State officials work to obscure water crisis in Flint
23 July 2016
Michigan Governor Rick Snyder’s close aide and point man over the Flint water crisis told a CBS news affiliate earlier this week that “Things are getting back to normal” in the city whose water supply was lead poisoned. In what was cited as a rare interview, Harvey Hollins claimed the state’s primary challenge is the need to “develop and build trust.”
Indeed. Before he was appointed by Snyder to head the state’s response to Flint’s water crisis last December, Hollins, as one of the governor’s closest aides, received an email from the Department of Environmental Quality (MDEQ) in March of 2015, while the city had been using the Flint River as its water source for almost a year, warning of the increased number of cases of Legionnaires’ Disease, a deadly form of pneumonia, in Flint. Hollins claimed that he never informed Snyder. The disease claimed 12 lives in Flint alone in 2015.
In February this year when the email was uncovered, Hollins defended his lack of action, blaming MDEQ officials and declared, “I don’t feel any responsibility for grown-ups who don’t do their jobs.” Judging from Hollins’ past practice, his job is to keep the bad press about the disgraceful conditions in Flint as quiet as possible.
Hollins’ complacent statement came only days after Snyder appointed Heidi Grether, a former oil lobbyist and BP executive, as the new head of the MDEQ. The choice of Grether speaks volumes about the official response to the ongoing crisis in Flint.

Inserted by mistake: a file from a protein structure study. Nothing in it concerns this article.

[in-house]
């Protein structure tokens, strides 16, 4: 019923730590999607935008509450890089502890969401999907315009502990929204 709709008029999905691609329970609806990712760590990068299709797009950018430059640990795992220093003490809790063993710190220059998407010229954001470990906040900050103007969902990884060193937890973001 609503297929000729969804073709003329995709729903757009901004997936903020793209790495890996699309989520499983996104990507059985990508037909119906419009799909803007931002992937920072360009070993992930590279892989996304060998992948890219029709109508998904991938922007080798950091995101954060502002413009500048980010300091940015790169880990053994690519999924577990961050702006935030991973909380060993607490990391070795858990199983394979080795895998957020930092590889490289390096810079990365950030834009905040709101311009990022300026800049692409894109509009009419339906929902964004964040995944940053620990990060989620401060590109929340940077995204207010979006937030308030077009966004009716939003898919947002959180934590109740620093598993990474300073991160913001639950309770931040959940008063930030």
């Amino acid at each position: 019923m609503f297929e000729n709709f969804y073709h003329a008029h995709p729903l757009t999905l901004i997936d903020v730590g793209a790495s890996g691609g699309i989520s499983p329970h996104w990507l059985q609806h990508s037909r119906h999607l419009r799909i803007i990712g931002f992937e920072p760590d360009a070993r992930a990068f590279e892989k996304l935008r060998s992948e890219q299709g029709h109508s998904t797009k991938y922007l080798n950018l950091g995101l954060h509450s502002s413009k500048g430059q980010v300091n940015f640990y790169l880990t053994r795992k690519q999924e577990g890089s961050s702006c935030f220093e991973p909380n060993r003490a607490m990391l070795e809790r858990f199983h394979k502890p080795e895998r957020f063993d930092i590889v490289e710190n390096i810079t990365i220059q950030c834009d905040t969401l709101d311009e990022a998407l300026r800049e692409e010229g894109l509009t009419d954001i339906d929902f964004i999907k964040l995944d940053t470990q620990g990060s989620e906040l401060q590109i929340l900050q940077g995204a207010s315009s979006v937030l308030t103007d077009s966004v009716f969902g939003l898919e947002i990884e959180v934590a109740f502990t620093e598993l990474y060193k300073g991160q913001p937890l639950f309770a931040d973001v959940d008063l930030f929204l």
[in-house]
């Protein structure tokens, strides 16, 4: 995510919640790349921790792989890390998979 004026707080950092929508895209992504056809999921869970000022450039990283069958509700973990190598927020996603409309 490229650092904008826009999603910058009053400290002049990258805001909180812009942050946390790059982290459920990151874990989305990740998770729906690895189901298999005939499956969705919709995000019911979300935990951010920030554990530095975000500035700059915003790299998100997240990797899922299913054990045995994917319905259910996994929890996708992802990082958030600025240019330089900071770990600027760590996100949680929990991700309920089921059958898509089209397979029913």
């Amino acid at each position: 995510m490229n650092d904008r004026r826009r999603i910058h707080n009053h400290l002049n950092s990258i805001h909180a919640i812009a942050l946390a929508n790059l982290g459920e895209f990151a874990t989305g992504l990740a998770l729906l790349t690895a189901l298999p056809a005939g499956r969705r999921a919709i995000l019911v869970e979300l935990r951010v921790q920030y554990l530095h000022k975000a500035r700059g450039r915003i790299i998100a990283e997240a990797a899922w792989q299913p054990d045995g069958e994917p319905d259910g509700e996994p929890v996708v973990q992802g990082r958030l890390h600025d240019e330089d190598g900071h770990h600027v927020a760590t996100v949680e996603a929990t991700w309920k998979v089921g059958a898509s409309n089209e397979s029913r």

Grether has a long and sordid history representing oil companies and environmental polluters. After serving as the Legislative Director for the Michigan Speaker of the House of Representatives in 1993, she took advantage of the “revolving door” between government and corporate lobbying and became a lobbyist for the oil industry, representing BP and the Amoco corporation for over 15 years.
In May 2010, after the Deepwater Horizon oil rig disaster killed 11 workers and released 4.9 million barrels of oil into the Gulf of Mexico, Grether was put in charge of BP’s “Communications and External Affairs” for the disaster, a propaganda role tasked with disseminating misinformation to shield the company from litigation and criminal liability. She ascended to become General Manager of External Affairs for the Gulf Coast region, where, as her online resume boasts, she ensured that “no legislation adverse to BP [was] introduced in the Gulf states.”
Thanks to the work of Grether and the friendly audience she found in the Obama administration, no top BP executive was held criminally responsible, and only a pittance in fines has been paid out for the worst environmental catastrophe in US history.
Grether’s online resume lists, along with such valuable skills as the ability to build business partnerships and influence government and environmental affairs, her ability to offer “outstanding interpersonal and rapport-building skills to influence public policy and maintain stakeholder relationships.” Though nothing in her history suggests that she is in any way qualified to head a department tasked with maintaining environmental quality, her appointment is entirely in line with the state’s imperative to cater to the interests of corporate polluters and resume the environmentally degrading operations of big business.